It’s heartbreaking to me that Palestinians are being taught such violence and hatred at such a young age, whereas Sabras (Israeli born Jews) and Jews born outside of Israel aren’t taught hate. I was not raised to hate, I was raised to treat every individual on a case-by-case basis. To this day, that is still how I treat people. I don’t spew hatred and I don’t like carrying around hatred within myself. In times likes these, it simply hurts me that there is such a lack of compassion for humanity in this world.
So many of us have passions and interests that we support in so many different ways, but in turn, we forget to support each other. That’s unacceptable to me, and I hope that one day that changes and people start to see the error of their ways.
In the Jewish religion, we light Yahrzeit to light the way to a happy after-life. Even those who do not believe in reincarnation still do this, especially after the passing of a loved one, or in remembrance of someone we may have never even met. Having lost both of my parents and over 60 friends, family members, and pets, I could probably burn my house down with the amount of candles I’m supposed to light on a yearly basis and on the High Holy Days. I can’t always do it because it fills me with a lot of pain at times to do so.
In light of this tragedy, I hope that some people will purchase a candle (Yahrzeit usually burns for 24-30 hours straight, each one is slightly different in terms of how long it lasts) and light it in honor of a young life lost. One day, there will no longer be a need to light candles for tragedies such as this.
No matter who you are, no matter your religious or spiritual beliefs, remember that you are still a human being.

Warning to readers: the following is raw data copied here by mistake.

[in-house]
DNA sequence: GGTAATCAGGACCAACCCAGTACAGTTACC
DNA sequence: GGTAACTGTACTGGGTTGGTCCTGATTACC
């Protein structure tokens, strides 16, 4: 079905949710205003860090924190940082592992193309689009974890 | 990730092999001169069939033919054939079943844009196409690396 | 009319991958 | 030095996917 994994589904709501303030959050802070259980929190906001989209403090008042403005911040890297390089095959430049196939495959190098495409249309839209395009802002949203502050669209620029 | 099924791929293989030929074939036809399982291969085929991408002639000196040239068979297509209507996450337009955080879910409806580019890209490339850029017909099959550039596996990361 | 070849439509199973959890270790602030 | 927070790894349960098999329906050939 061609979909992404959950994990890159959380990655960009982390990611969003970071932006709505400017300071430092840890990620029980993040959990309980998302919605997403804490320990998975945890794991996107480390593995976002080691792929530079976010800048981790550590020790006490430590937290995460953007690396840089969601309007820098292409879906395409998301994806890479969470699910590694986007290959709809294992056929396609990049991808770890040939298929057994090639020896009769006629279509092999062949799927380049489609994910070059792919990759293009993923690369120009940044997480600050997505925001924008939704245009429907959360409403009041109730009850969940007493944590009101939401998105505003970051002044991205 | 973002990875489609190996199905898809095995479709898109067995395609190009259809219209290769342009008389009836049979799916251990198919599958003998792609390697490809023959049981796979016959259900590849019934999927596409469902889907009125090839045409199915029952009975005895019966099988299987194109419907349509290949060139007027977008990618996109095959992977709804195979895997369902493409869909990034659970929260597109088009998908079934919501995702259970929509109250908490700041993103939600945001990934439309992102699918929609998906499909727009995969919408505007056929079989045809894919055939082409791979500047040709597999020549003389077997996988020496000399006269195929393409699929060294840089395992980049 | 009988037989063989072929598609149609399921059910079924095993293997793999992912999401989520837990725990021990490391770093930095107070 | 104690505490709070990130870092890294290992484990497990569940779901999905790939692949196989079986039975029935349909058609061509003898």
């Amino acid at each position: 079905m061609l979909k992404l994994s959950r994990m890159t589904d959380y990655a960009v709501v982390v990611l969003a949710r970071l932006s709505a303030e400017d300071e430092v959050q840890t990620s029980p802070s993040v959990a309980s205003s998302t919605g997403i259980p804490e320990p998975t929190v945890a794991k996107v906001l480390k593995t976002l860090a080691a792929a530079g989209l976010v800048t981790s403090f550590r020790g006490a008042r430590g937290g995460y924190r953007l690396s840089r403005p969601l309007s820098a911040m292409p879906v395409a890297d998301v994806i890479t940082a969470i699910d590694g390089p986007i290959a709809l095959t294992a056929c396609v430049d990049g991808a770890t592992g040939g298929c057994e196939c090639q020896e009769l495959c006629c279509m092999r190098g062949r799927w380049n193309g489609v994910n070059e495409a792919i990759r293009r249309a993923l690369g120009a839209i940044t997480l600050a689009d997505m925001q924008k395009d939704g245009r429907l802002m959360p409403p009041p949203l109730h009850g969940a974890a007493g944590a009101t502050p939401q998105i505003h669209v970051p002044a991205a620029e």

Rethinking Mental Illness
I came across this and I do agree that we need to talk about it. It needs to stop being treated like something we can only speak of in hushed tones. The increased rate of suicide in people being treated for various forms of depression has drastically increased over the last few years, and yet, when you tell a doctor or a therapist that you think of suicide often and that you have a plan, they don’t take you seriously unless they believe you need to be hospitalized. The truth is, if someone is going to follow through on suicide, they aren’t going to discuss it with anyone. It’s a very personal, private thing.
I lost someone very dear to me to suicide 20 years ago. One of my brother’s best friends committed suicide eight years ago, less than a year after being discharged from the Army Rangers. I have very close friends that have lost siblings and other family members to suicide, so I don’t find it a laughing matter in any capacity. I, myself, am extremely open about these topics and I discuss them at length in the most direct fashion possible. I detest the stigma placed upon people who suffer from depression, and the labels and whispers that follow in their wake. It enrages me.
Don’t be afraid to get help or to talk about what you feel. Be afraid if you don’t talk about it.